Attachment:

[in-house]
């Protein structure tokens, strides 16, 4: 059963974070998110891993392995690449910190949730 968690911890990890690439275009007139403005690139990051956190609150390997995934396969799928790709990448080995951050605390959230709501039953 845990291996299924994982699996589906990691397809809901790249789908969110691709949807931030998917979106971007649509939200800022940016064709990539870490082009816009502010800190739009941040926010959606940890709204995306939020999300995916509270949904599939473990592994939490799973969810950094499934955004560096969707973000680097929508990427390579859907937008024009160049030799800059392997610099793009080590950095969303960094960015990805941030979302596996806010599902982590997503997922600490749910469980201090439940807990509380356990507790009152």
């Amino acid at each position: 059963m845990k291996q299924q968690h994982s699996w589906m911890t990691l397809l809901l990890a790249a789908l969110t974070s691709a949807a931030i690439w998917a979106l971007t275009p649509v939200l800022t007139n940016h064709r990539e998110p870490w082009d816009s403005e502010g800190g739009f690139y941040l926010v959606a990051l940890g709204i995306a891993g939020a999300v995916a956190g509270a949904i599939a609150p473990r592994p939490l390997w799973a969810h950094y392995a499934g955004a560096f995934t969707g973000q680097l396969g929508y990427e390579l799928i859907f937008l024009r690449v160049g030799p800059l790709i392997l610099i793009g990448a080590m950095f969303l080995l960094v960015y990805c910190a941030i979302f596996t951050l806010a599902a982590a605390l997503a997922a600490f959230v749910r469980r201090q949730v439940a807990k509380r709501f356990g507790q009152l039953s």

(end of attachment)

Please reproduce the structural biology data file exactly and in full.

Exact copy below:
[in-house]
């Protein structure tokens, strides 16, 4: 059963974070998110891993392995690449910190949730 968690911890990890690439275009007139403005690139990051956190609150390997995934396969799928790709990448080995951050605390959230709501039953 845990291996299924994982699996589906990691397809809901790249789908969110691709949807931030998917979106971007649509939200800022940016064709990539870490082009816009502010800190739009941040926010959606940890709204995306939020999300995916509270949904599939473990592994939490799973969810950094499934955004560096969707973000680097929508990427390579859907937008024009160049030799800059392997610099793009080590950095969303960094960015990805941030979302596996806010599902982590997503997922600490749910469980201090439940807990509380356990507790009152």
């Amino acid at each position: 059963m845990k291996q299924q968690h994982s699996w589906m911890t990691l397809l809901l990890a790249a789908l969110t974070s691709a949807a931030i690439w998917a979106l971007t275009p649509v939200l800022t007139n940016h064709r990539e998110p870490w082009d816009s403005e502010g800190g739009f690139y941040l926010v959606a990051l940890g709204i995306a891993g939020a999300v995916a956190g509270a949904i599939a609150p473990r592994p939490l390997w799973a969810h950094y392995a499934g955004a560096f995934t969707g973000q680097l396969g929508y990427e390579l799928i859907f937008l024009r690449v160049g030799p800059l790709i392997l610099i793009g990448a080590m950095f969303l080995l960094v960015y990805c910190a941030i979302f596996t951050l806010a599902a982590a605390l997503a997922a600490f959230v749910r469980r201090q949730v439940a807990k509380r709501f356990g507790q009152l039953s």